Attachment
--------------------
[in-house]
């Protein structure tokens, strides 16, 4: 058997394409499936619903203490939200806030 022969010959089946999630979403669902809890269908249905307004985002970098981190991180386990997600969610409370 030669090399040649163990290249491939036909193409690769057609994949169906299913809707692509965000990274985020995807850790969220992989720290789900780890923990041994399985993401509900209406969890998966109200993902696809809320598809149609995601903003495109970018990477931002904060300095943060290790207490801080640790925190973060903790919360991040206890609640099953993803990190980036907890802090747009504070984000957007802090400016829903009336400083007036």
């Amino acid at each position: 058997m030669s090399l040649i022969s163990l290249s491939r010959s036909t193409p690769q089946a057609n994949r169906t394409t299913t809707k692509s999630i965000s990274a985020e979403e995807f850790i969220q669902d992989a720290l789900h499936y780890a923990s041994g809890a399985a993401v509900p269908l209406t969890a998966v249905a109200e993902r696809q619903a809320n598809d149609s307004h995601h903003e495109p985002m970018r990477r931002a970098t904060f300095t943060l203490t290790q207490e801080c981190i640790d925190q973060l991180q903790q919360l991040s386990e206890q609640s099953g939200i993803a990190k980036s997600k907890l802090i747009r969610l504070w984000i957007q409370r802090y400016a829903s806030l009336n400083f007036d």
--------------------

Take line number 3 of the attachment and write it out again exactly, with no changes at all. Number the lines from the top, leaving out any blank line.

């Amino acid at each position: 058997m030669s090399l040649i022969s163990l290249s491939r010959s036909t193409p690769q089946a057609n994949r169906t394409t299913t809707k692509s999630i965000s990274a985020e979403e995807f850790i969220q669902d992989a720290l789900h499936y780890a923990s041994g809890a399985a993401v509900p269908l209406t969890a998966v249905a109200e993902r696809q619903a809320n598809d149609s307004h995601h903003e495109p985002m970018r990477r931002a970098t904060f300095t943060l203490t290790q207490e801080c981190i640790d925190q973060l991180q903790q919360l991040s386990e206890q609640s099953g939200i993803a990190k980036s997600k907890l802090i747009r969610l504070w984000i957007q409370r802090y400016a829903s806030l009336n400083f007036d």